Works of art that use a piano, organ, or keyboard:
- Joseph Beuys, Infiltration homogen für Konzertflügel (Homogeneous Infiltration for Piano) (1966)
- Phillip Corner, Piano Activities at Fluxus Internationale Festspiele Neuester Musik, Wiesbaden (1962): an art Fluxus happening performed by George Maciunas, Dick Higgins, Wolf Vostell, Benjamin Patterson, and Emmett Williams.
- George Maciunas, Piano Piece #1 & #2 (photographer unknown, 1985), another (photographer Berty Skuber)
- Eric Andersen and Ben Vautier peforming Piano Concerto for Fluxus by Koering (photographer Kirsten Justesen, 1985)
- Wolf Vostell, Fluxus-Piano-Lituania, Hommage à Maciunas (1994)
- Matthew Barney, Cremaster 3 installatin: The Cloud Club (2002)
- Chiharu Shiota, In Silence (2011)
- Nam-June Paik, Piano Piece (1993)
- David Byrne, Playing the Building (2005-8)
- Sanford Biggers, Blossom (2007)
- Jean-Pierre Gauthier, Beats and Butterflies (2006)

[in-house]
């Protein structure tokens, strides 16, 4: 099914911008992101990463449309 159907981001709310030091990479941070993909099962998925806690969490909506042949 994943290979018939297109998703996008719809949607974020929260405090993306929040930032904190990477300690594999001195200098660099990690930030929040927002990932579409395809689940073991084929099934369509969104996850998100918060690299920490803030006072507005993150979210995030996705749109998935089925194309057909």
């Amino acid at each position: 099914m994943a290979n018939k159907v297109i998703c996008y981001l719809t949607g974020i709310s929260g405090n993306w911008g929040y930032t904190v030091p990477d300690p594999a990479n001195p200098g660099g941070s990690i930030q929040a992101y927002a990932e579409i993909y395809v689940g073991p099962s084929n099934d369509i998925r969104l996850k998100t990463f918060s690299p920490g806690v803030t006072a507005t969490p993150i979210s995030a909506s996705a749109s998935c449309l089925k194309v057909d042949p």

- Rebecca Horn, Concert for Anarchy (1990)
- Ken Unsworth, Rapture (1994)
- Robert Gligorov, Dollar Note (2006-07): Piano, glass birdhouse, canaries, feed.
- Steven Claydon, Western Plan (Commuted) (detail) (2009)
- James Abbott McNeill Whistler, At The Piano (1858-9)
- Henri Matisse, The Piano Lesson (1916), The Music Lesson (1917): Matisse has worked with other compositions dealing with the subject of painting, but anyone who has taken a basic Art Appreciation 101 course in college has most likely seen these two paintings compared side-by-side as an effective design approach to visually depicting the difference between the warmth, social frivolity, and leisure of playing music, versus the strict discipline, the solitude of practicing and studying music on the piano.
- Titian, Venus With an Organ Player (circa 1550): this was a part of a series of Venuses accompanied with musical instruments. The organ was associated with prudence, diligence, and discipline, while in comparison with Venus and the Lute Player (circa 1565-70), the lute was associated with frivolity, casualness, light-heartedness.